Textrovert Book Review

book review

Textrovert by Lindsey Summers follows high school senior Keely after she accidentally switches phones with a football player from a rival high school. When Talon, the boy she swaps phones with, leaves for football camp, Keely is forced to receive all of her messages through him. Keely is surprised when she begins to develop for the boy who isn’t what he seems on the surface.

I was interested in reading Textrovert after I saw it was a story originally posted online to Wattpad. I like reading books that were popular online before publication or books written by online personalities, so I knew I definitely wanted to check this one out. For the most part, this book was the light and fluffy contemporary that I expected. However, there’s a twist in the book at the end that really left a sour taste in my mouth.

As for the characters, they are pretty stereotypical of a young adult contemporary book. Keely is a shy and reserved girl until she meets Talon, a cocky football player who plays for a rival team. Keely and Talon, as well as the other small characters in the book, never really develop past their stereotypes even though they author attempts to add some depth. While this may annoy some readers, I expected that the characters wouldn’t be extremely unique to the genre, so it didn’t really bother me.

One aspect of the book that I really enjoyed were the texts between the characters. I felt like I finally got to see glimpses of Keely’s personality. Their were several witty lines and cute dialogue between Keely and Talon. While I expected the phone swap to go on longer, I liked how I got to see Keely and Talon’s relationship after they traded back their phones. Sometimes young adult contemporaries never journey past when the characters finally get together, so I definitely enjoyed getting to see more of their relationship.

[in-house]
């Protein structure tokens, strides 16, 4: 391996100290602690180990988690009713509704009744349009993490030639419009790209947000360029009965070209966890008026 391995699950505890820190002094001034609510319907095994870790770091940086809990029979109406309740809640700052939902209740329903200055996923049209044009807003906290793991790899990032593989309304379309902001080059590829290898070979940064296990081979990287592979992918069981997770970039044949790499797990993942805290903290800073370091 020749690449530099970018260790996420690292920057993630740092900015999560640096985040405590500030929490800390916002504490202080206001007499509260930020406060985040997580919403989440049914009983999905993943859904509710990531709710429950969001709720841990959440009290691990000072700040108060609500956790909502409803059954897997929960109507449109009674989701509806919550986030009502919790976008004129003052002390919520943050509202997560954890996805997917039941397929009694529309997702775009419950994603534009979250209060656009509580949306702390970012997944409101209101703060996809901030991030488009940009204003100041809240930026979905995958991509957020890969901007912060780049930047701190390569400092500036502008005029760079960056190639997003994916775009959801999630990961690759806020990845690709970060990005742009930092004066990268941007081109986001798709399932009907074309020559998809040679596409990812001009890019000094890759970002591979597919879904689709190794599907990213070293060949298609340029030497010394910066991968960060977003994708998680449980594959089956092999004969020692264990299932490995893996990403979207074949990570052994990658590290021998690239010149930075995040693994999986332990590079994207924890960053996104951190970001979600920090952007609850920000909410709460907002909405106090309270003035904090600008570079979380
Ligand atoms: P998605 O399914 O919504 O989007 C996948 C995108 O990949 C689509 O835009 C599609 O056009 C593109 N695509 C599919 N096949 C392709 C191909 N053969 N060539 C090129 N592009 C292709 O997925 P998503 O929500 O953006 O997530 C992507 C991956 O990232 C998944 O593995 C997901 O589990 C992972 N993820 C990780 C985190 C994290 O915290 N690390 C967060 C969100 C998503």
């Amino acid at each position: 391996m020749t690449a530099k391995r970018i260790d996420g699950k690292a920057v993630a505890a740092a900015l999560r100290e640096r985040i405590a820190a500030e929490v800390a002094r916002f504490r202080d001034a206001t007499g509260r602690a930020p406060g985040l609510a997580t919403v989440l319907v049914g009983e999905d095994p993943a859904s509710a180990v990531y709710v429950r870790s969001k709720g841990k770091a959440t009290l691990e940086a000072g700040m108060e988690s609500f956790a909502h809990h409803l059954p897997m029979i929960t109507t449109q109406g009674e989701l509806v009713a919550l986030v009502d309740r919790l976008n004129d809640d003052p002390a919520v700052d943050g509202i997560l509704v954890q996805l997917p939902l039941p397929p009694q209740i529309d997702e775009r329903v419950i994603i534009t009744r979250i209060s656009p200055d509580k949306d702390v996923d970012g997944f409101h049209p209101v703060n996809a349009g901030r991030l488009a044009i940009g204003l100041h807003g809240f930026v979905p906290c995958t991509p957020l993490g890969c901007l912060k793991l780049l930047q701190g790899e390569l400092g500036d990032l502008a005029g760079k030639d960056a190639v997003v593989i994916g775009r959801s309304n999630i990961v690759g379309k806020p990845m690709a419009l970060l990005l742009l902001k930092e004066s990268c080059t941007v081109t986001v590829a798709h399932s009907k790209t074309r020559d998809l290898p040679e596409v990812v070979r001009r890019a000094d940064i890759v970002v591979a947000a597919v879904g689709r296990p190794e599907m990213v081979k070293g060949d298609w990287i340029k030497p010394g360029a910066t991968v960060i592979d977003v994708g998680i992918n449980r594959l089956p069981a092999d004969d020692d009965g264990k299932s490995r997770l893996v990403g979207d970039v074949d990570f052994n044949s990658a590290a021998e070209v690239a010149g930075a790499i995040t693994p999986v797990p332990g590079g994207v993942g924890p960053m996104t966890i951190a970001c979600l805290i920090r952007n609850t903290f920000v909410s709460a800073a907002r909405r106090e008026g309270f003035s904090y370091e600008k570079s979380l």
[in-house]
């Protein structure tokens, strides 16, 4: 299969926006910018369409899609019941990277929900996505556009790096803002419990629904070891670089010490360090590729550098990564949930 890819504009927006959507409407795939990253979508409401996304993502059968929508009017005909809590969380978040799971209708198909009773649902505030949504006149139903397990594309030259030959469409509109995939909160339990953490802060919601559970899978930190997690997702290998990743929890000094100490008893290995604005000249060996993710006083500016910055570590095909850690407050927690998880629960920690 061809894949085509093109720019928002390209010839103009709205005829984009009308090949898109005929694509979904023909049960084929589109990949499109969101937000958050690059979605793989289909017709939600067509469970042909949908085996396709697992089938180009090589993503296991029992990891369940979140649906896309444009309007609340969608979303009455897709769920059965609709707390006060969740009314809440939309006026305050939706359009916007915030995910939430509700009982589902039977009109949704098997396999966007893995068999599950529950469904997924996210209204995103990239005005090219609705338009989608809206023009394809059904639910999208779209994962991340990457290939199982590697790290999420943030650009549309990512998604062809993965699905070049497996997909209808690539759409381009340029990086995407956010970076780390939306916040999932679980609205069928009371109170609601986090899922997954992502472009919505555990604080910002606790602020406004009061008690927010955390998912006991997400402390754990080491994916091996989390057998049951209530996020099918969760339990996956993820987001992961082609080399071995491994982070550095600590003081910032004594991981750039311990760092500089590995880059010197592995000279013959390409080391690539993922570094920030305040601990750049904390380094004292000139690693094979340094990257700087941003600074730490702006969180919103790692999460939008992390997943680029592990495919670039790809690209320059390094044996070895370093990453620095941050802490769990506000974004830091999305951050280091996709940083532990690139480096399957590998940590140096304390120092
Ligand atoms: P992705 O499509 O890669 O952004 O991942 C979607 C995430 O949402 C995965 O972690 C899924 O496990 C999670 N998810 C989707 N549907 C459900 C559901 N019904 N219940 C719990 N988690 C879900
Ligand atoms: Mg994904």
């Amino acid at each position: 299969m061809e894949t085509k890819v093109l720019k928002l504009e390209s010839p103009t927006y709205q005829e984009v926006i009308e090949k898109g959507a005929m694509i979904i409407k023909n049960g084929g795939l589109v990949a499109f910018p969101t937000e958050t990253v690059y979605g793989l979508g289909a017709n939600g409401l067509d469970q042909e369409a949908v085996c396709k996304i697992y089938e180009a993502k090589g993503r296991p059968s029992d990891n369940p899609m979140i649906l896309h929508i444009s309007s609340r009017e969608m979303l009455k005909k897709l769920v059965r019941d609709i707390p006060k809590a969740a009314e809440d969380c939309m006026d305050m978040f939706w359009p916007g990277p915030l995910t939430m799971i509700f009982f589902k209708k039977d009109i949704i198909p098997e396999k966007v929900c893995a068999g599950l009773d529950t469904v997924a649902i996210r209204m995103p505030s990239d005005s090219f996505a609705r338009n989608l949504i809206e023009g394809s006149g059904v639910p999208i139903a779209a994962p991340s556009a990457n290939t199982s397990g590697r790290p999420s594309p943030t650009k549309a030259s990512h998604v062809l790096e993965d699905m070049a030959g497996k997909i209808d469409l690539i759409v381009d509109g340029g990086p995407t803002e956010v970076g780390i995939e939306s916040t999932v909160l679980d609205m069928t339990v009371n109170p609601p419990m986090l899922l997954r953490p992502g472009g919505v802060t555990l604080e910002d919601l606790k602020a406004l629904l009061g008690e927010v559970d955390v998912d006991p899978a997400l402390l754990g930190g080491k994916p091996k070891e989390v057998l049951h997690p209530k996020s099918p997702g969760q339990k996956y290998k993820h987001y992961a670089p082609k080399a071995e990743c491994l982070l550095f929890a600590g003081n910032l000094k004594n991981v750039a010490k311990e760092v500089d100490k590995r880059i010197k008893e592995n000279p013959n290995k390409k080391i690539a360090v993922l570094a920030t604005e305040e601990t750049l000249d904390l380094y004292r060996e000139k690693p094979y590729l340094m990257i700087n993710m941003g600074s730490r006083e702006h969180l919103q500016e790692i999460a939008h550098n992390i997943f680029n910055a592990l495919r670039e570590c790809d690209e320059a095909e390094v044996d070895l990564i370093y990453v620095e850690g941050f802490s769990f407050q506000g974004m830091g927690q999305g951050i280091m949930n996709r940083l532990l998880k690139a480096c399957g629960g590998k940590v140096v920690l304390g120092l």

The greatest downfall for me was the twist in Talon’s storyline (SPOILERS AHEAD). In the book, Talon’s “big secret” (like every love interest in a contemporary “needs to have”) is that he spread around revealing pictures of an ex-girlfriend after their breakup. The bullying the girl received as a result of his actions forced her to move to another town. However, all these characters come up to Keely (even the ex-girlfriend) to explain why they forgive Talon and to explain why he’s changed. For me, this whole plot twist was incredibly unnecessary and it made it impossible for me to root for Talon. Not only are Talon’s actions despicable, but his other actions in the book prove that he hasn’t changed. For example, when Talon sees Keely’s brother is his rival earlier in the book, he implies that their relationship extended beyond a kiss to upset her brother. To me, it still seems like Talon still uses the private details of his relationships to get revenge which is not okay and not a good message for younger readers.

Overall, Textrovert is an easy-to-read YA contemporary that you can finish in one sitting. However, the ending of this book really left a sour taste in my mouth and put a damper on the entire story. I give Textrovert two out of five stars.


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